I don’t remember hearing anything about that bridge being replaced, but I do remember city public works staffer Brendan Ottoboni  saying at a recent meeting that they were dropping a whole list of projects because there was no funding.

Right now the city is undertaking 4 inch scrape and slop jobs on higher visibility roads like Cohasset and Esplanade. The contractor, Rene Vercrussen of Knife River Construction, says these jobs are being paid for with gas tax proceeds.  Why not replace some of the bridges listed in that story?  I know for certain the bridge between East First Avenue and Floral is in similar condition to the Guynn Avenue bridge, and the same goes for the bridges on Pine and Cypress at Humboldt. 

I believe they are working on Cohasset and Esplanade because they will be seen.  I realize, those roads are heavily used, but tell that to somebody who has to cross one of those bridges every day to get to work, get their kids to school, and get groceries and other supplies. 

And, I believe those “repaving” jobs are not being properly done, we’ll see if they last until the election. 

The Repeal California people have a good argument to make about the use by the state of public funds to promote a tax measure. State staffers are spending thousands of dollars on signs that promote the use of the gas tax, that’s obscene when you consider these high-profile projects are a drop in the bucket. 

I believe the city of Chico will pull the same sort of stunts – they want not only to keep the gas tax increase but float a local bond measure for street improvements.    We have to call them on it. 

Get more information about supporting the gas tax repeal at 

http://www.reformcalifornia.org/

 

While other counties send out mail in ballots to raise voter turnout, Butte County Clerk sits on 32 percent turnout twiddling her thumbs

22 Jun

The most distressing result of the June 5 election was a dismal 32 percent turnout.

I always wonder, who registers to vote, sits through a month long media blitz, fields a steady stream of campaign junk in the mailbox, but doesn’t vote?

And that leaves me with, who does vote? (And what rough beast, it’s hour come round at last…)

I also have to ask, what’s Candace Grubbs doing about it?

Because in Sacramento, Nevada, San Mateo, Madera and Napa Counties, the clerks are experimenting by sending mail in ballots to all registered voters.

“The hope is that the number of people voting will increase.”

Candace Grubbs has been our clerk for over 20 years now, and despite her reassurances, I think she’s lost any passion she ever had for public service. In the last election she announced ballots being thrown out because she didn’t like signatures, ballots being “lost”, unreadable, etc. I had complaints from voters who did not receive ballots, even after receiving pre-election materials such as the state voter guide. When they contacted Grubb’s office they were told they’d receive new ballots that never arrived. Finally they were told they needed to drive to the clerk’s office in O’ville.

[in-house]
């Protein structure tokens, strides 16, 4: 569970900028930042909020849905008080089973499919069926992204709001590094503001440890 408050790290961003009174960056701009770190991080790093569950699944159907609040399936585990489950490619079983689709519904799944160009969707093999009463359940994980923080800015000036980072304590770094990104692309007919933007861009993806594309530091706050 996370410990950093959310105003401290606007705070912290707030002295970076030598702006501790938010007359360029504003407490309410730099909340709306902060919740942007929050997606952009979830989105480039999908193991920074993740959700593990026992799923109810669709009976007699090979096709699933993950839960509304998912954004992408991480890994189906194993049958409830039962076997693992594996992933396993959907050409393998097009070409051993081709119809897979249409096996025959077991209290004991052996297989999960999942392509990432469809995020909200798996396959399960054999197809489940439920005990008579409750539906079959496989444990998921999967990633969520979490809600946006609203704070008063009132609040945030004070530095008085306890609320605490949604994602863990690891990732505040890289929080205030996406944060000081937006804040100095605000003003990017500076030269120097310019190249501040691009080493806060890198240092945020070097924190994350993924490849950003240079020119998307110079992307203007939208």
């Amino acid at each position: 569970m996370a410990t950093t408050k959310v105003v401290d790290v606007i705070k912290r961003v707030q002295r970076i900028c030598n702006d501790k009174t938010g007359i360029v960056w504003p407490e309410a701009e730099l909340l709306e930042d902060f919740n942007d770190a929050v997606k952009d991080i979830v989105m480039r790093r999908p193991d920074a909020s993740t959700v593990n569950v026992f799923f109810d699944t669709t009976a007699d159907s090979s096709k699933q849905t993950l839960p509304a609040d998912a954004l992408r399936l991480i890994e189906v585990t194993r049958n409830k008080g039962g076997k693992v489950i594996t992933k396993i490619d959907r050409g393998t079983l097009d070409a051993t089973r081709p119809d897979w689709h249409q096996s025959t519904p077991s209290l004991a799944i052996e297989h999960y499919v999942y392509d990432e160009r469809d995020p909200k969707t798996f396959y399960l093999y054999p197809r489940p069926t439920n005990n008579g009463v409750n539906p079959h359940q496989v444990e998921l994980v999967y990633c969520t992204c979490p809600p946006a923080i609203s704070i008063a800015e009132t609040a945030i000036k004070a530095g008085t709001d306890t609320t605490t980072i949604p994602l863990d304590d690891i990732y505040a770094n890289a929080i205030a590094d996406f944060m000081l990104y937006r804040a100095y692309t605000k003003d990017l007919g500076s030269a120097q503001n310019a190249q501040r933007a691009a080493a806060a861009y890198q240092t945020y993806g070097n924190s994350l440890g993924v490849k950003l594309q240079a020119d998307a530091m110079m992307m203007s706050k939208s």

Talk about creating a hostile environment. When I questioned her about it she went up my ass.  (see Nov. 2, 2016)

Of course she ran unopposed in this latest election – which one of her underlings would have the nerve to run against her?

I wouldn’t hold my breath waiting for Grubbs to do anything to raise voter turnout  – she complains she can hardly handle 32 percent.

What we need to do is find a new candidate for clerk in 2022.

 

City mounts it’s tax increase campaign

21 Jun

Bubble, bubble, toil and trouble – the Chico City Council is at it again. I’m pretty sure, the public has let them know, they will not vote themselves a sales tax increase. So, Mark Sorensen, “fiscal conservative,” has pulled a bond out of his ass – a special use bond! For street repairs!  A measure that can be passed with 51 percent of the vote!

Sorensen has balls of brass these days – you can actually hear them click together when he walks – because he has announced he has no plans to run for re-election. Good plan Mark!

Somebody should remind Sorensen that his tenure as councilor has coincided with the most incredible downward spiral any town has ever seen. But we’ve got work to do folks, no time for finger pointing.

Unless it’s your middle finger – go ahead and point that in the general direction of city hall every morning when you get up. Better yet – do what I did – write a letter to the Enterprise Record. That’s letters@chicoer.com  Cut a few words and send it to the News and Review if you like – that’s chicoletters@newsreview.com

The city of Chico is running a tax increase campaign in the form of quick-fix, highly publicized road repairs. First, city officials want to stop the November repeal of SB 1, the “gas tax”. Furthermore, they want to put their own revenue measure on an upcoming ballot.

Contractors are scraping 4 inches of old asphalt, chewing it up, mixing it with tar, and spreading it back over major thoroughfares like Esplanade and Cohasset Road. That’s nothing but a patch job – those roads need to be scraped to the base and completely resurfaced, as were East and Palmetto Avenues, back in the 1990’s. Those are still among the best roads in Chico. Meanwhile, the “resurfacing” job the city did on Vallombrosa last year is already crumbling to pieces, with major road hazards.

The city of Chico has deferred maintenance on roads in favor of paying pensions. On June 19, council voted unanimously to put $1 million (from where?) into a fund that can’t be used for anything else but paying the pension deficit. City Finance Director Scott Dowell set it up so that “We can’t use the (funds) for operations. There’s value there. If we had dollars available there’s a temptation to use it for needed things.” 

At the same meeting, council referred the concept of a “street maintenance bond” to the finance committee.

Here you see their real priority – fund the pensions. The road work they are doing now is nothing but posturing – it will be over as of November 7.

Repeal the gas tax.

Juanita Sumner, Chico

What we need to watch for Folks, is any indication they are spending taxpayer money to push this initiative. In the meantime, write those letters!